We investigated how nutrient addition affects the abundance, nutrient storage, and competition between Distichlis spicata and Salicornia bigelovii, two dominant species in salt pans of Northern Gulf of Mexico marshes. Namely, we compared fertilized and unfertilized plots in monospecific areas colonized respectively by D. spicata or S. bigelovii, and in a mixed area colonized by the two species. Nutrient addition generally increased the aboveground biomass and percent cover of the two species, and those increases were moderate to large in relation to the increases found for other marsh plant species. Nutrient addition also generally decreased the carbon:nitrogen and carbon:phosphorus ratios of aboveground and belowground tissues of the two species. Our results provide evidence that, under enhanced nutrient availability, D. spicata is a superior competitor over S. bigelovii in the mixed zone of the salt pan where the two species grow together. However, we did not detect large changes in biomass dominance by D. spicata following fertilization, possibly because the experiment only lasted 10 months. Our results suggest that nutrient addition, by increasing the structural complexity of the leaf canopy and the nutritional quality of plant tissues for first-order consumers, may enhance the value of salt pans as habitat for organisms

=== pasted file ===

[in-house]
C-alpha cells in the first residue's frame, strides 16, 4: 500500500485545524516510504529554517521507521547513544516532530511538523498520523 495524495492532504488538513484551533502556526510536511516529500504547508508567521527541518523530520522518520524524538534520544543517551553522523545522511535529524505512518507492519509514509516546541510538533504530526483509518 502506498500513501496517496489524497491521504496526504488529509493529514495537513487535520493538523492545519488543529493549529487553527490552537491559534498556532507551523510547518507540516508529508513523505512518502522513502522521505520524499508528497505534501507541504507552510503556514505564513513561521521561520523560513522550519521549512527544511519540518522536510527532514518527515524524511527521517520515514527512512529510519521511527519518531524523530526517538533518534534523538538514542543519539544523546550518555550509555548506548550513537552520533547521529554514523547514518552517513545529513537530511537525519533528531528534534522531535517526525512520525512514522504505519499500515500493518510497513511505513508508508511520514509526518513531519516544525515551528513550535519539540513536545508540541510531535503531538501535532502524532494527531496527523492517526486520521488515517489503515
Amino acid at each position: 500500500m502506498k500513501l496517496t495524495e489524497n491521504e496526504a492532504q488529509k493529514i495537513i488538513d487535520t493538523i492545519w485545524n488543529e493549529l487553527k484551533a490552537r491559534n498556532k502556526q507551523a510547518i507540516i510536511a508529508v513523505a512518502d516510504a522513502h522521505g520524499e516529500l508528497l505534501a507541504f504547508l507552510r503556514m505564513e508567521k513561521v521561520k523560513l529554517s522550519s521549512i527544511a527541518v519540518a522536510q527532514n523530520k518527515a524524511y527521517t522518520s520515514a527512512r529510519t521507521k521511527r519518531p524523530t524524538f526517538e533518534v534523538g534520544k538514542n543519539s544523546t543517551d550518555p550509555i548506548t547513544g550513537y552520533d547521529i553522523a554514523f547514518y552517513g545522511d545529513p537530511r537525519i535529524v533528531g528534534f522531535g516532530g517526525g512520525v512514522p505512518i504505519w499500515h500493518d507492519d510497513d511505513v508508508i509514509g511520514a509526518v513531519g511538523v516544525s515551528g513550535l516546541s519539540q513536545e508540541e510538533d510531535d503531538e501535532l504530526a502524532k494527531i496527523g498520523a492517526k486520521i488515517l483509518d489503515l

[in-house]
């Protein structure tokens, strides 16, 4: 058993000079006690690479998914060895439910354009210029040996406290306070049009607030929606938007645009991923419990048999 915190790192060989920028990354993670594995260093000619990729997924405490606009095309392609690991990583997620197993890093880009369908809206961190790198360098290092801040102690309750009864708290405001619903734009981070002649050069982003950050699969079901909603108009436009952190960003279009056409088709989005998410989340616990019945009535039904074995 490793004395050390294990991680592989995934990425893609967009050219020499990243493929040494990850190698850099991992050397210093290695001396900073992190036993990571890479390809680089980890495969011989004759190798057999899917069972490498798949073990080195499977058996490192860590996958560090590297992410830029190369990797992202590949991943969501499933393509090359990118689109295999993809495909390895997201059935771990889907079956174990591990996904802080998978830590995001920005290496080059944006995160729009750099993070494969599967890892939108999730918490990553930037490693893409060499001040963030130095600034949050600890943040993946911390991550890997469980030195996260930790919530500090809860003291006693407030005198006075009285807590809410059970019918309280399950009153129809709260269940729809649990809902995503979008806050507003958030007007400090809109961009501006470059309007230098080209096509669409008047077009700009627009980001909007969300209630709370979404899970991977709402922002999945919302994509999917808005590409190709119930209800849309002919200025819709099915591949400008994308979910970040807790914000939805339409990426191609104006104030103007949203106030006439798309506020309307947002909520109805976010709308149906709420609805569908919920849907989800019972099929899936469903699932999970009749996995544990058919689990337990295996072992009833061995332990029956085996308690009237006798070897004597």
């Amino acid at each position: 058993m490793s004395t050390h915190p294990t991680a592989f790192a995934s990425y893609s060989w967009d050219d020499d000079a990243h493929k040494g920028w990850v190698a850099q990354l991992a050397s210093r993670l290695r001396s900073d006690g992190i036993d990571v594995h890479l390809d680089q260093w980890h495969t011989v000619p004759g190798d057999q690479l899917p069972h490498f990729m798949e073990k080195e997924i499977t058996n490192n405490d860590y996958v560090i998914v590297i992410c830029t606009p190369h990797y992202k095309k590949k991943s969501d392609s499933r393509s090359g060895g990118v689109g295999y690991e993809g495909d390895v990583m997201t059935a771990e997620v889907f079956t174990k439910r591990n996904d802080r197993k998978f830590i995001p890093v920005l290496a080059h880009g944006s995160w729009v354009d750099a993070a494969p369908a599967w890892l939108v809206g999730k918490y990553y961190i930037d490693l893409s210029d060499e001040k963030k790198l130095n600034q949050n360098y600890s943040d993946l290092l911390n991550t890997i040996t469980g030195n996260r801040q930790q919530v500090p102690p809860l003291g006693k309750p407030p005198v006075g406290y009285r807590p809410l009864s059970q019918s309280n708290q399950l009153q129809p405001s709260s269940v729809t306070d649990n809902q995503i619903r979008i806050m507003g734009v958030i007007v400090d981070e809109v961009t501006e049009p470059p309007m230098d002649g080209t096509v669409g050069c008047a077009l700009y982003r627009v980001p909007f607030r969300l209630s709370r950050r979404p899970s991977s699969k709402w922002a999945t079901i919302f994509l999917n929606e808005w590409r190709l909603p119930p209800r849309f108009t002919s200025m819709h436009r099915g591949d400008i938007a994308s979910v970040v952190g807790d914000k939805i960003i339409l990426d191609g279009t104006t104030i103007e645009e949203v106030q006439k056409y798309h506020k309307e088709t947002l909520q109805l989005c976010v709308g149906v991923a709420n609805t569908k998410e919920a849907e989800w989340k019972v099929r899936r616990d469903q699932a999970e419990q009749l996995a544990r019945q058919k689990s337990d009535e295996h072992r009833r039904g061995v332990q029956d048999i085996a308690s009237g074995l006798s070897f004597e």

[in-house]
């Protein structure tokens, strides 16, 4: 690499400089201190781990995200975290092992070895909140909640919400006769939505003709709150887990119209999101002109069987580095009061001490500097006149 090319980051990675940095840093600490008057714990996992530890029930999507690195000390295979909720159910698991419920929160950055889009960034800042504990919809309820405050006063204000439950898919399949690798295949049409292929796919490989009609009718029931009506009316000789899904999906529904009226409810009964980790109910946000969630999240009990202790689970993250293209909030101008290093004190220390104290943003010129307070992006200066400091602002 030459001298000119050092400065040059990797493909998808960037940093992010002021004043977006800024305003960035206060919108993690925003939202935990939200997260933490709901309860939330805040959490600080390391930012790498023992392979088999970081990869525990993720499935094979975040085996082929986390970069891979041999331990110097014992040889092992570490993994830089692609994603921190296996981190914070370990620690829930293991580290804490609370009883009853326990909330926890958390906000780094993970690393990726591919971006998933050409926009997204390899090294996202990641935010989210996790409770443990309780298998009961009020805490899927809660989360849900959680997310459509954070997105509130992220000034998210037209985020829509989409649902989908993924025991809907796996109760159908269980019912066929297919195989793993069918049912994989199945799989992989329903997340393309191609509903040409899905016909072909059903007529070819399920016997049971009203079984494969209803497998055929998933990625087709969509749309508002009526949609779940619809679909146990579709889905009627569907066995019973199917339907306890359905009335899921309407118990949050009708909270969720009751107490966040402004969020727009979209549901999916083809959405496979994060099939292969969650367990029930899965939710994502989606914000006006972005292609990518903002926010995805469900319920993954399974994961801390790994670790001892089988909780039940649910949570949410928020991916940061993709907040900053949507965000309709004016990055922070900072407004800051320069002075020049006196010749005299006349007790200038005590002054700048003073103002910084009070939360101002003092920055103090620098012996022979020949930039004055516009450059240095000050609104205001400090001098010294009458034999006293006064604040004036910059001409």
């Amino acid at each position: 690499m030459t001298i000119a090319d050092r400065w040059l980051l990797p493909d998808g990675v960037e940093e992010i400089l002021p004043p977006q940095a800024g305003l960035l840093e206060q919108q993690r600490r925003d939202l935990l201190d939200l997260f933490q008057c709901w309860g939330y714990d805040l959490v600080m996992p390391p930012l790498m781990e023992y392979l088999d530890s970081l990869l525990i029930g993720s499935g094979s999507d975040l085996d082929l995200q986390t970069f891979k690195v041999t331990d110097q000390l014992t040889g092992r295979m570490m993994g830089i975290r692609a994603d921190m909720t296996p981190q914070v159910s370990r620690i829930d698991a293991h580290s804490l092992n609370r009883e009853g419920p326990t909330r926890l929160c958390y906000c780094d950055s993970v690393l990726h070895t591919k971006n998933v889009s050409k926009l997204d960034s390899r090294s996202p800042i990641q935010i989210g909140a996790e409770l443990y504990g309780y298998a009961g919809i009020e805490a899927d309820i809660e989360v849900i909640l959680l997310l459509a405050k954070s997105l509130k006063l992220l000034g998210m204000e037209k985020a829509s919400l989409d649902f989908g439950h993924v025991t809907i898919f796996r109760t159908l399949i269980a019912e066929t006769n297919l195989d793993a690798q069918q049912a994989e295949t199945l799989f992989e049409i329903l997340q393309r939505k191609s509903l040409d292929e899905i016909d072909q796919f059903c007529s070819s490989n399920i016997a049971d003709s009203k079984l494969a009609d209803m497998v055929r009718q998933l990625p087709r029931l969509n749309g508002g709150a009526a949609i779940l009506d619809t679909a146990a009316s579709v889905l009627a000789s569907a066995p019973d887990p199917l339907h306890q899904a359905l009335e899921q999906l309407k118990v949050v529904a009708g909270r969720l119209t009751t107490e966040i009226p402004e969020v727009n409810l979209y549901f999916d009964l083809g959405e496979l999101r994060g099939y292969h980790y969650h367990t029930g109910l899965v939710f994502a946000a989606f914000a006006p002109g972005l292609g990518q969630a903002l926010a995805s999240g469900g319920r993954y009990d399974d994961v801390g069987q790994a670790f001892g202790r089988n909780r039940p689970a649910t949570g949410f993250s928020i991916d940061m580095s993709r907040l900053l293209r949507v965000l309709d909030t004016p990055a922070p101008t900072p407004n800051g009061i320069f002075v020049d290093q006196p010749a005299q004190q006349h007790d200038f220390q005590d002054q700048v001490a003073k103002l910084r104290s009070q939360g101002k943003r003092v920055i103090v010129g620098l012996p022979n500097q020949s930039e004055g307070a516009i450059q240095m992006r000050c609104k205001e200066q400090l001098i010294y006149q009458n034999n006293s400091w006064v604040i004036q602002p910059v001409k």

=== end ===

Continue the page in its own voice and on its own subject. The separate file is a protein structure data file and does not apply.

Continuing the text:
You have requested a machine translation of selected content from our databases. This functionality is provided solely for your convenience and is in no way intended to replace human translation. Neither BioOne nor the owners and publishers of the content make, and they explicitly disclaim, any express or implied representations or warranties of any kind, including, without limitation, representations and warranties as to the functionality of the translation feature or the accuracy or completeness of the translations.
Translations are not retained in our system. Your use of this feature and the translations is subject to all use restrictions contained in the Terms and Conditions of Use of the BioOne website.
Vol. 28 • No. 3